Garcinia Cambogia Weight Loss Supplement Investigation

Garcinia cambogia is a Southeast Asian citrus fruit whose extract has been touted as a “miracle” weight loss remedy, but it is quite possible this summation is not accurate. The substance is sold in many health and vitamin stores in pill or powder form, or it can be found in certain snack bars. Weight loss success stories tied to garcinia cambogia have been chronicled on such high-profile outlets such as The Dr. Oz Show. But recent studies have pointed to garcinia cambogia extract as likely ineffective, and possibly dangerous.

The extract from garcinia cambogia rind is called hydroxycitric acid. The processed supplements of the organic substance work to help people lose weight, allegedly, by creating a “full” feeling, reducing appetite, and affecting the metabolism. Recommended doses are between 250 and 1,000 milligrams each day. Yet dietary supplements are not regulated by the FDA, so there is no agreed upon amount per person. The most often reported side effects of garcinia cambogia are mild upset stomach, diarrhea, dry mouth, and dizziness.

The problem with garcinia cambogia is that several international studies from the past and present have concluded the substance shows little to no evidence of weight loss success. Trials have been conducted by institutions such as The American Medical Association, Columbia University’s Obesity Research Center, and The Pennington Biomedical Research Center. Results have been consistent in showing that garcinia cambogia is in fact not effective in weight loss.

More serious than even the supplement’s fraudulent claims is that garcinia cambogia may be harmful. In 2009, the FDA alerted consumers about Hydroxycut, a line of products featuring garcinia cambogia that was tied to serious health problems such as elevated liver enzymes, jaundice, liver problems that required a subsequent transplant, and even one fatality linked to liver failure. The manufacturer of Hydroxycut discontinued sales, and has returned to shelves a similar product minus the garcinia cambogia.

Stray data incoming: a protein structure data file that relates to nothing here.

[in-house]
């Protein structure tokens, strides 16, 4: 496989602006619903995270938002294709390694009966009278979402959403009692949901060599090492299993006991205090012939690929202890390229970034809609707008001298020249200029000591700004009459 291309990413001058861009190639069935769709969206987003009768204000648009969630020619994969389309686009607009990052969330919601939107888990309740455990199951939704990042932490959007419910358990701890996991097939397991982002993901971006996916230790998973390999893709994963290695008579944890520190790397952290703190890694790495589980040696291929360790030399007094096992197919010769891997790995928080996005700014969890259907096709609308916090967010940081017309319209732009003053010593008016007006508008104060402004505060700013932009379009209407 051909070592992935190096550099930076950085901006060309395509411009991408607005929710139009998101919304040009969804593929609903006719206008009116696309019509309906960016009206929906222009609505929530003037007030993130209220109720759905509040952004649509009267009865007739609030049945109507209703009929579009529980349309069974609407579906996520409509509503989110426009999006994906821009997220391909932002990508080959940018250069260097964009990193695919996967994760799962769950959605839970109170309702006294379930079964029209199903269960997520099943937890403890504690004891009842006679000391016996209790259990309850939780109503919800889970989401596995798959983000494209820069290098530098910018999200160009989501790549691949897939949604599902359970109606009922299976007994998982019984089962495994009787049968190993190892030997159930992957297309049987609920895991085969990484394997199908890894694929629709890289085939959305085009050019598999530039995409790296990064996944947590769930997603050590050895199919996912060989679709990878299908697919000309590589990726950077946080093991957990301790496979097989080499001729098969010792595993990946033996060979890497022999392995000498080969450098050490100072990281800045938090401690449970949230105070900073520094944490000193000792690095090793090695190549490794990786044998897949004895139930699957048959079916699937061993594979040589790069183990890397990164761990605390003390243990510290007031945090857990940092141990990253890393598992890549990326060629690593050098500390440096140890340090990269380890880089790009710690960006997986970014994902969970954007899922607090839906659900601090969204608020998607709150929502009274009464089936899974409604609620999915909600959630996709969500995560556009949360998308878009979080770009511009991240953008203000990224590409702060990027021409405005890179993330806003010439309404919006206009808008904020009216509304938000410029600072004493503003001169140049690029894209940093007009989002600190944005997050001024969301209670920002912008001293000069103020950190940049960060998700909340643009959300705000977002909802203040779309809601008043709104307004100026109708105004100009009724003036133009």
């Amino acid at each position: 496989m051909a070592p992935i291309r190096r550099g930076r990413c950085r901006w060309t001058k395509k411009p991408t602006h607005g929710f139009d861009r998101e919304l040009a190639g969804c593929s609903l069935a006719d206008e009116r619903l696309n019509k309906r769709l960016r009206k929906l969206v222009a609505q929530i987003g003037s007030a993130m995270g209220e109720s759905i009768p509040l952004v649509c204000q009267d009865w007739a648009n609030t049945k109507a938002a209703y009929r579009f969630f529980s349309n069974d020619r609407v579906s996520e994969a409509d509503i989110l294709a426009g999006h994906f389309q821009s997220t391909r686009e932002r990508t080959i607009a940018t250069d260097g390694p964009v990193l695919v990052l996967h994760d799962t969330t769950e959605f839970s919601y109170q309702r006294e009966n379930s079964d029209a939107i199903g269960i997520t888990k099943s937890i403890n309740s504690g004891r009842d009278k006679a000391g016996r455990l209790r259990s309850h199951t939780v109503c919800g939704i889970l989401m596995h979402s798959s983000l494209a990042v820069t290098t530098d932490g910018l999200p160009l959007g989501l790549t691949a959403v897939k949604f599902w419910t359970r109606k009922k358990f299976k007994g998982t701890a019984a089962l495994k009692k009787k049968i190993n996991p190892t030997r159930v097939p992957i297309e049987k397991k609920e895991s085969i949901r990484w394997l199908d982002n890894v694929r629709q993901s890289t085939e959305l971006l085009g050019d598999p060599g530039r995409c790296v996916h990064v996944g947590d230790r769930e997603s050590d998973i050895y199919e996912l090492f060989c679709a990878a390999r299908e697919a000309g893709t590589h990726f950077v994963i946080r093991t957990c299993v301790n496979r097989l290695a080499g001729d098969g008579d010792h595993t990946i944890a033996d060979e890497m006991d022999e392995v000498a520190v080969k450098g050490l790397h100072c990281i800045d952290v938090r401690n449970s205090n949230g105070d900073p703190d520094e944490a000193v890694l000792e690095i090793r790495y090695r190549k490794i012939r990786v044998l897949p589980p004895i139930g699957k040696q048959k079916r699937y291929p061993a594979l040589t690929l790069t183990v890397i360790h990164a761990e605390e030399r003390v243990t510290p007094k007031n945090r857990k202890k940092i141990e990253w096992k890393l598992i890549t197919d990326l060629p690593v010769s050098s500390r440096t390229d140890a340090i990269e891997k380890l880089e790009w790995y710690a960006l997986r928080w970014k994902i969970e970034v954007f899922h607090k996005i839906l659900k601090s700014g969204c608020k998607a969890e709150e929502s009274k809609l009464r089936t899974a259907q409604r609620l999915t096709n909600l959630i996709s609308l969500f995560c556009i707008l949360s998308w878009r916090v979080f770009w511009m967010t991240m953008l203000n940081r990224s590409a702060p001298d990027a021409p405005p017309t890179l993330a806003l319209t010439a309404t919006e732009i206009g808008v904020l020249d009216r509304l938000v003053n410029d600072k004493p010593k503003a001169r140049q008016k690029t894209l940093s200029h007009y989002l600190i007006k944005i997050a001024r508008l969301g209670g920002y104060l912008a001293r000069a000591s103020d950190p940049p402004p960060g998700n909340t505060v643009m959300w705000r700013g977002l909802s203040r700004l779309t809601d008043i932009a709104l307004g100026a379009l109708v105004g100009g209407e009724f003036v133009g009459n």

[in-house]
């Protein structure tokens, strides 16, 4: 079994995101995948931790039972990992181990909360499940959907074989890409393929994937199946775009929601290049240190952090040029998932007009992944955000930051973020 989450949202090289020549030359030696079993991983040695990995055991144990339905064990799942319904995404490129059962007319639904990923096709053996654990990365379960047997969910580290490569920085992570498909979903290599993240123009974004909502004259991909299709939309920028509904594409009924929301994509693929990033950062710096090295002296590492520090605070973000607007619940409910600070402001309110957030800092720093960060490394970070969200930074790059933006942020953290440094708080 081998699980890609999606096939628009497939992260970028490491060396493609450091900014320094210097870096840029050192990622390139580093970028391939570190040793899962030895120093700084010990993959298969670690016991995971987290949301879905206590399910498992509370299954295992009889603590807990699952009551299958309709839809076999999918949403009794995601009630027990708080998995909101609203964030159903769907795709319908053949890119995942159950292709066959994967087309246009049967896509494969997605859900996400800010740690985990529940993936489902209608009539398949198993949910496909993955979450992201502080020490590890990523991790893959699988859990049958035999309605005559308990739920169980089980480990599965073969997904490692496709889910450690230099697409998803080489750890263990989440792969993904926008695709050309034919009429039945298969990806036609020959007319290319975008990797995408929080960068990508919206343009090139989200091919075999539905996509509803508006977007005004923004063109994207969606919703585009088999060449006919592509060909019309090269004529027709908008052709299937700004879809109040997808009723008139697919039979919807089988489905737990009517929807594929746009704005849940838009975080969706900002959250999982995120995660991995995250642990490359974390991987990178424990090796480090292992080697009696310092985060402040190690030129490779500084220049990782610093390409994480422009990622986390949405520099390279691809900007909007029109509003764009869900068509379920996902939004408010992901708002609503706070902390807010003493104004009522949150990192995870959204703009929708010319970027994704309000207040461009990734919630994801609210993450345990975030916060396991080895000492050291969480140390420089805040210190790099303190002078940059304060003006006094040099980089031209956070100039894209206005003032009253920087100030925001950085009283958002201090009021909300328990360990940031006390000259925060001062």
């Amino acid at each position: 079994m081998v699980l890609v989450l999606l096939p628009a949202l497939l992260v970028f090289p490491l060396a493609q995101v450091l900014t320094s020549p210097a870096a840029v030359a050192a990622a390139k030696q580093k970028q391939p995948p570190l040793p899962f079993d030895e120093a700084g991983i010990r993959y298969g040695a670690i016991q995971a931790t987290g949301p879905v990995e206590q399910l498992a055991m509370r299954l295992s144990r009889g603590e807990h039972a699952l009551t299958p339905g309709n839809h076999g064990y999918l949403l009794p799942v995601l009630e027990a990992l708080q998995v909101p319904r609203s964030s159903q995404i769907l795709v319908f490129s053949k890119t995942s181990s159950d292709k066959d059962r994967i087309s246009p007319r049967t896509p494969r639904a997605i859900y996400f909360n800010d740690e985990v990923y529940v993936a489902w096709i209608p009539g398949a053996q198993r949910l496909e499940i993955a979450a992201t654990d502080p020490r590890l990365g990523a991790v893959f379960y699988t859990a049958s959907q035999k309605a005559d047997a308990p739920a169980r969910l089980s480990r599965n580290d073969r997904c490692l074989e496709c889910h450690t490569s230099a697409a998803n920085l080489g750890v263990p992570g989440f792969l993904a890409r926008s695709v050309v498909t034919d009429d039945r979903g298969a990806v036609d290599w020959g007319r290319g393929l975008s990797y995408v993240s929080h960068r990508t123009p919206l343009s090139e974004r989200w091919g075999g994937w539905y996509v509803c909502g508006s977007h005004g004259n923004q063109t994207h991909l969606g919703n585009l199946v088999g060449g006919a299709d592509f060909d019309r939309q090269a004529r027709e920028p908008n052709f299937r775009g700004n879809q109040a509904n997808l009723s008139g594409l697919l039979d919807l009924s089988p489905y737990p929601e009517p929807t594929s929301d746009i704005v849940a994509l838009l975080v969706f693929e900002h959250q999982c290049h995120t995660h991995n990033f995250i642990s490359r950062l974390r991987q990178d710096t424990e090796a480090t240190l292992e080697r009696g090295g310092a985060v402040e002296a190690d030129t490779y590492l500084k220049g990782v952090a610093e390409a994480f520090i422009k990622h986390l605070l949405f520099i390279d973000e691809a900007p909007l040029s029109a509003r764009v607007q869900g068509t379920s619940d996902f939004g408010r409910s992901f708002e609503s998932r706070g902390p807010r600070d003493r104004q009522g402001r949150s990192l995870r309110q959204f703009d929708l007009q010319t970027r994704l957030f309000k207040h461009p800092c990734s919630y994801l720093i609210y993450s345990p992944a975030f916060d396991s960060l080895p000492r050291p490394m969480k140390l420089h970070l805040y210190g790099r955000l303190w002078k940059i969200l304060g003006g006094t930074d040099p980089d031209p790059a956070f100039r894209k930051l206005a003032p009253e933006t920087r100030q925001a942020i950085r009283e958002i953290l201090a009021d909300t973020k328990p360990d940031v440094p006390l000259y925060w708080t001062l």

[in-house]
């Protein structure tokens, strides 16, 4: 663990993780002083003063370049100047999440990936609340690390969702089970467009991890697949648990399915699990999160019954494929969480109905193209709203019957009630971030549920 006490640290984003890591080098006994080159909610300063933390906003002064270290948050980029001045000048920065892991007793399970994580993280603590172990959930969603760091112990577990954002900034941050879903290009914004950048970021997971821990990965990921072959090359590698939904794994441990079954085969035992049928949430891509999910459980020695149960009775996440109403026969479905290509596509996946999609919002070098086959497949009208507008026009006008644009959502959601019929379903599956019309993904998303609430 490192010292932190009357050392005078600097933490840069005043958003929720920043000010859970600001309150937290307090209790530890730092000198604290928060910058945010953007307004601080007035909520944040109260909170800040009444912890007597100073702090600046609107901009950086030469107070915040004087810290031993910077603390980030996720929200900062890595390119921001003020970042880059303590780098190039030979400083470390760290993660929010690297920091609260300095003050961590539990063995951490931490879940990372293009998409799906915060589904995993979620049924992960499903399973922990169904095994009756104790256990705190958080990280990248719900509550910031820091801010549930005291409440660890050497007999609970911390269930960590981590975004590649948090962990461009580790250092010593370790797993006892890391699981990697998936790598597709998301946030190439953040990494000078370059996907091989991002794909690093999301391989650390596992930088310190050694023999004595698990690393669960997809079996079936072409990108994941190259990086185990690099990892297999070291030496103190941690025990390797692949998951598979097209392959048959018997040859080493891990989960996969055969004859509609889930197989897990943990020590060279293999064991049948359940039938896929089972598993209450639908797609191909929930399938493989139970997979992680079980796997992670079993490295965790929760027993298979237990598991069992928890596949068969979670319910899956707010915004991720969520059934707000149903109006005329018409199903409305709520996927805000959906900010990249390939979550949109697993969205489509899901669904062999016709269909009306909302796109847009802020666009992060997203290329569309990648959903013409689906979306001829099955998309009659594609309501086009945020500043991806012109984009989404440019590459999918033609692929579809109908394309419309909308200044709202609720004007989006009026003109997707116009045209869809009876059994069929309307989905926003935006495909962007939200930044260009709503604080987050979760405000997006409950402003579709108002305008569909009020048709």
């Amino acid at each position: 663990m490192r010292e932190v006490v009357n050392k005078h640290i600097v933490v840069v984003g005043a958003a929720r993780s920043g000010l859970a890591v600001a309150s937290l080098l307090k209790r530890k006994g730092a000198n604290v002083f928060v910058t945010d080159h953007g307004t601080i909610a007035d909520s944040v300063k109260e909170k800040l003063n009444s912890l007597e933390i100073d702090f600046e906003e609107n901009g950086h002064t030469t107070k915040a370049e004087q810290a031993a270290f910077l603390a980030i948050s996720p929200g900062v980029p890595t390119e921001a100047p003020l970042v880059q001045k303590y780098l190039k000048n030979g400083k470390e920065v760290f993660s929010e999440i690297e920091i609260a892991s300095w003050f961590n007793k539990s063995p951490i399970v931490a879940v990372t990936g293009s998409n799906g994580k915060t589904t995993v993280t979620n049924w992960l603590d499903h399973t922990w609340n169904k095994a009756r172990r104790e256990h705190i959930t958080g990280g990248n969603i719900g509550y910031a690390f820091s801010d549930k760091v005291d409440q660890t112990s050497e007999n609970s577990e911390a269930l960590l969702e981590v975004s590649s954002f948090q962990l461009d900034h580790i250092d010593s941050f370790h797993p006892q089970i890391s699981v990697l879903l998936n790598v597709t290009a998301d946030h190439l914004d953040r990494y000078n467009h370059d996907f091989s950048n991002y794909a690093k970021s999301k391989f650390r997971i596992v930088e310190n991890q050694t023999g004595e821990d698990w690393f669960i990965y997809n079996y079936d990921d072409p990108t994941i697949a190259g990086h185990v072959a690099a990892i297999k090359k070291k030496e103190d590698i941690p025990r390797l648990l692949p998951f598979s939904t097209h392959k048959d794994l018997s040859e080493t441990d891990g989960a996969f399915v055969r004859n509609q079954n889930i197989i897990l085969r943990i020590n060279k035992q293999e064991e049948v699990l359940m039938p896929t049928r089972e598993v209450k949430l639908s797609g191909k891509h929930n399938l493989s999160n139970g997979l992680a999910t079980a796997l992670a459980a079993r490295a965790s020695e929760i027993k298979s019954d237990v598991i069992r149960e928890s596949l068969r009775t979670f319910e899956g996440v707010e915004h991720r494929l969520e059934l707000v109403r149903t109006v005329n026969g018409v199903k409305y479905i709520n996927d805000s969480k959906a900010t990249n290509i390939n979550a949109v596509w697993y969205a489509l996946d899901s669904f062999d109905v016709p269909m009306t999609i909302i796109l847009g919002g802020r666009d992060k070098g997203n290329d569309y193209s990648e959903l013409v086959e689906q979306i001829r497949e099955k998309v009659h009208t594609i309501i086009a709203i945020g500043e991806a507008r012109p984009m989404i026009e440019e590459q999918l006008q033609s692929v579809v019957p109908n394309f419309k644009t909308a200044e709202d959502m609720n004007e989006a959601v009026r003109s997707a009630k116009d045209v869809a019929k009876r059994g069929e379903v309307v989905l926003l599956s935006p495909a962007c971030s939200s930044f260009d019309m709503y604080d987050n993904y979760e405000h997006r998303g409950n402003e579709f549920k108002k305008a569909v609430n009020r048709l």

Dr. Tod Cooperman, President of ConsumerLab.com, says that, “Most [garcinia cambogia] products don’t actually deliver what’s on their labels.”

Dr. Steven Heymsfield, former head of The Pennington Biomedical Research Center, reports, “I don’t think [garcinia cambogia] is 100% safe.”

Besides wasting money, fraudulent “miracle” supplements tend to distract those seeking to lose weight from doing what is best for them and most effective: increasing activity levels and eating a healthy diet.

Article Type: Investigation
Topic: Consumer
No case events.
Tags: Claims Unsupported By Scientific Evidence, Deceptive Advertising, Deceptive Labels